Cancer survival rate: What it means for your prognosis
Find out what a survival rate can tell you and what it can't. This can help you put survival statistics in perspective.
By Mayo Clinic Staff
When first diagnosed with cancer, many people ask about their prognosis. You might want to know whether your cancer is relatively easy or more difficult to cure. Your doctor can't predict the future, but can make an estimate based on other people's experiences with the same cancer.
It's up to you whether you want to know the survival rates related to your cancer. The numbers can be confusing and frightening.
What is a cancer survival rate?
Cancer survival rates or survival statistics tell you the percentage of people who survive a certain type of cancer for a specific amount of time. Cancer statistics often use an overall five-year survival rate.
For instance, the overall five-year survival rate for bladder cancer is 78 percent. That means that of all people who have bladder cancer, 78 of every 100 are living five years after diagnosis. Conversely, 22 out of every 100 are dead within five years of a bladder cancer diagnosis.
Cancer survival rates are based on research from information gathered on hundreds or thousands of people with a specific cancer. An overall survival rate includes people of all ages and health conditions who have been diagnosed with your cancer, including those diagnosed very early and those diagnosed very late.
Your doctor may be able to give you more specific statistics based on your stage of cancer. For instance, 52 percent, or about half, of people diagnosed with early-stage lung cancer live for at least five years after diagnosis. The five-year survival rate for people diagnosed with late-stage lung cancer that has spread (metastasized) to other areas of the body is 4 percent.
Overall survival rates don't specify whether cancer survivors are still undergoing treatment at five years or if they've become cancer-free (achieved remission). Other types of survival rates that give more specific information include:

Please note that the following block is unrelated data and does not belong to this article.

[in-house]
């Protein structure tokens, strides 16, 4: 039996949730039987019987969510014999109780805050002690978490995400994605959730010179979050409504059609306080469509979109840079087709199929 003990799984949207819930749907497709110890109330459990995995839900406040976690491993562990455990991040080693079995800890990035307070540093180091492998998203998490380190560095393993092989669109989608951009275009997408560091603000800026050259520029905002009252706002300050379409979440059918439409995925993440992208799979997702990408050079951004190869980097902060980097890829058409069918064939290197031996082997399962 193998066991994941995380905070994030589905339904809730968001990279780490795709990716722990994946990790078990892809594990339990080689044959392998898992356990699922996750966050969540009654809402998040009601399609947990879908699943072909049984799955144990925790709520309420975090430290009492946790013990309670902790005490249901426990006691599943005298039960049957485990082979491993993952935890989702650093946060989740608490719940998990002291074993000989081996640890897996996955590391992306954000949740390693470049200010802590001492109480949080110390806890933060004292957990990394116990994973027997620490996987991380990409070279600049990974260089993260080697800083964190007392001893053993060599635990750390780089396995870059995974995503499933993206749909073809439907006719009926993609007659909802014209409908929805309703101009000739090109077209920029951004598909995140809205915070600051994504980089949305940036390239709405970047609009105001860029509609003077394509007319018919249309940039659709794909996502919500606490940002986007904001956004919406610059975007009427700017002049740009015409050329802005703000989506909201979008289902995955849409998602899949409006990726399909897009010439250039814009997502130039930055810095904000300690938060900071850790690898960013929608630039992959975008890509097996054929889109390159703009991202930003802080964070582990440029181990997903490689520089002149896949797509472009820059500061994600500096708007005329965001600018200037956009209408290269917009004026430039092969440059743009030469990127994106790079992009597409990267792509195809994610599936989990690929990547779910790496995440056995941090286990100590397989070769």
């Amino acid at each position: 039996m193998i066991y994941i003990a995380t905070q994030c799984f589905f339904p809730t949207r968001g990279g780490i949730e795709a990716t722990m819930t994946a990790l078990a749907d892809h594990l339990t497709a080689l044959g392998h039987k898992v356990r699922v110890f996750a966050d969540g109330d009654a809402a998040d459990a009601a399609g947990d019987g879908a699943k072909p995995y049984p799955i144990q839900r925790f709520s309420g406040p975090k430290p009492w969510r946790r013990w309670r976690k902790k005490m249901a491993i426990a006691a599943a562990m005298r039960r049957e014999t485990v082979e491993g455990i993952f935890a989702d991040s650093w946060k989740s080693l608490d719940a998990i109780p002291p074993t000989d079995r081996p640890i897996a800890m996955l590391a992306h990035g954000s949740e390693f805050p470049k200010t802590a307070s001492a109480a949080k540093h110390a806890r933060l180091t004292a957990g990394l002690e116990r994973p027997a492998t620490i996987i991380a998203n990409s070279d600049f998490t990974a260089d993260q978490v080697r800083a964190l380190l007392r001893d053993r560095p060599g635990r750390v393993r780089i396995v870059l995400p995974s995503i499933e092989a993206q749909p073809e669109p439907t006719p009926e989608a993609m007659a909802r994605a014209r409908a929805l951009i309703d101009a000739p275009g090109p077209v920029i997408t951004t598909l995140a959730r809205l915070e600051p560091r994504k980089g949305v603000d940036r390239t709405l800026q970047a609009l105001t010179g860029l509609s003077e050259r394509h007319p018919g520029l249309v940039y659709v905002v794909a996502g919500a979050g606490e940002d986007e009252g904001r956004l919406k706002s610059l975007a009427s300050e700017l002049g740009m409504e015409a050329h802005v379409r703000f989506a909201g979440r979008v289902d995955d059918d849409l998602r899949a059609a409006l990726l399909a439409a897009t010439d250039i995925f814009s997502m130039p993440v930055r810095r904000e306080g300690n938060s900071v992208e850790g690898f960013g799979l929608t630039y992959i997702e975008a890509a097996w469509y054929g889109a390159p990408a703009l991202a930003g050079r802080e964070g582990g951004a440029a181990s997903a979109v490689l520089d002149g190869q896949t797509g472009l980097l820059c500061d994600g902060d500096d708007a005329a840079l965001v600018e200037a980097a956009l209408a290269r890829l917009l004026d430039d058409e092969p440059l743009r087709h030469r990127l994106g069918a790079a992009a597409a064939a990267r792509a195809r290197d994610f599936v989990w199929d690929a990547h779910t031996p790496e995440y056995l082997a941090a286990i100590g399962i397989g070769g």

- Disease-free survival rate. This is the number of people with cancer who achieve remission. That means they no longer have signs of cancer in their bodies.
- Progression-free survival rate. This is the number of people who still have cancer, but their disease isn't progressing. This includes people who may have had some success with treatment, but the cancer hasn't disappeared completely.
Cancer survival rates often use a five-year survival rate. That doesn't mean cancer can't recur beyond five years. Certain cancers can recur many years after first being found and treated. For some cancers, if it has not recurred by five years after initial diagnosis, the chance of a later recurrence is very small. Discuss your risk of a cancer recurrence with your doctor.
How are cancer survival rates used?
You and your doctor might use survival statistics to:
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- Understand your prognosis. The experience of other people in your same situation can give you and your doctor an idea of your prognosis — the chance your cancer will be cured. Other factors include age and general health. Your doctor uses these factors to help you understand the seriousness of your condition.
Develop a treatment plan. Statistics can also show how people with your same cancer type and stage respond to treatment. You can use this information, along with your goals for treatment, to weigh the pros and cons of each treatment option.
For instance, if two treatments give you similar chances for remission, but one has more side effects, you might choose the option with fewer side effects.
In another example, a treatment may offer a chance for a cure, but only for 1or 2 people out of every 100. For some, these chances are promising enough to put up with side effects. For others, the chance for a cure isn't worth the treatment's side effects.
Your doctor can help you understand the benefits and risks of each treatment.
See more In-depth
- Understanding cancer prognosis. National Cancer Institute. http://www.cancer.gov/cancertopics/factsheet/support/prognosis-stats. Accessed Nov. 6, 2013.
- Cancer facts & figures 2013. American Cancer Society. http://www.cancer.org/research/cancerfactsfigures/cancerfactsfigures/cancer-facts-figures-2013. Accessed Nov. 6, 2013.
- Understanding statistics used to guide prognosis and evaluate treatment. Cancer.Net. http://www.cancer.net/all-about-cancer/newly-diagnosed/understanding-statistics-used-guide-prognosis-and-evaluate-treatment. Accessed Nov. 6, 2013.
- Moynihan TJ (expert opinion). Mayo Clinic, Rochester, Minn. Nov. 15, 2013.